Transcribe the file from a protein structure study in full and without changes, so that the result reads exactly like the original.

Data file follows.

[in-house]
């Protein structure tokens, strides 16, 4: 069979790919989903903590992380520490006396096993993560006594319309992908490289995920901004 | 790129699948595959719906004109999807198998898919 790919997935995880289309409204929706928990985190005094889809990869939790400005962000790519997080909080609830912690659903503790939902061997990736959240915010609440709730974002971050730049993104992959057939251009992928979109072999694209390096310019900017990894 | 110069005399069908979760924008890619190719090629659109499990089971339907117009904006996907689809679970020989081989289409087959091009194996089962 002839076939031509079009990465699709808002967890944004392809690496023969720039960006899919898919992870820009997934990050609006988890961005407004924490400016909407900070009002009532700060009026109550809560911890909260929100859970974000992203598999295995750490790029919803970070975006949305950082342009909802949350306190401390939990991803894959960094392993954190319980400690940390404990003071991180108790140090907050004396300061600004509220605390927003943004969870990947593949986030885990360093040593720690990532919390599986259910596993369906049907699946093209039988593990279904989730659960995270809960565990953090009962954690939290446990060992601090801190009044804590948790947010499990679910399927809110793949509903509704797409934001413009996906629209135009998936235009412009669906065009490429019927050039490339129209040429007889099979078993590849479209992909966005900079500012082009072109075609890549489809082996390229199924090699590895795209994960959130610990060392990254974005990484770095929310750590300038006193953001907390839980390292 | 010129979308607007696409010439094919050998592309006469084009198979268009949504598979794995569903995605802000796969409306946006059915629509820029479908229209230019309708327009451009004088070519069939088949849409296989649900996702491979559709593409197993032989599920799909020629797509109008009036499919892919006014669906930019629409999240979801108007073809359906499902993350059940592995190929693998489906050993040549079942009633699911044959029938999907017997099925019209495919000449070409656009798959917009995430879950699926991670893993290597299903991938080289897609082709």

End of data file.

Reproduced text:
[in-house]
């Protein structure tokens, strides 16, 4: 069979790919989903903590992380520490006396096993993560006594319309992908490289995920901004 | 790129699948595959719906004109999807198998898919 790919997935995880289309409204929706928990985190005094889809990869939790400005962000790519997080909080609830912690659903503790939902061997990736959240915010609440709730974002971050730049993104992959057939251009992928979109072999694209390096310019900017990894 | 110069005399069908979760924008890619190719090629659109499990089971339907117009904006996907689809679970020989081989289409087959091009194996089962 002839076939031509079009990465699709808002967890944004392809690496023969720039960006899919898919992870820009997934990050609006988890961005407004924490400016909407900070009002009532700060009026109550809560911890909260929100859970974000992203598999295995750490790029919803970070975006949305950082342009909802949350306190401390939990991803894959960094392993954190319980400690940390404990003071991180108790140090907050004396300061600004509220605390927003943004969870990947593949986030885990360093040593720690990532919390599986259910596993369906049907699946093209039988593990279904989730659960995270809960565990953090009962954690939290446990060992601090801190009044804590948790947010499990679910399927809110793949509903509704797409934001413009996906629209135009998936235009412009669906065009490429019927050039490339129209040429007889099979078993590849479209992909966005900079500012082009072109075609890549489809082996390229199924090699590895795209994960959130610990060392990254974005990484770095929310750590300038006193953001907390839980390292 | 010129979308607007696409010439094919050998592309006469084009198979268009949504598979794995569903995605802000796969409306946006059915629509820029479908229209230019309708327009451009004088070519069939088949849409296989649900996702491979559709593409197993032989599920799909020629797509109008009036499919892919006014669906930019629409999240979801108007073809359906499902993350059940592995190929693998489906050993040549079942009633699911044959029938999907017997099925019209495919000449070409656009798959917009995430879950699926991670893993290597299903991938080289897609082709």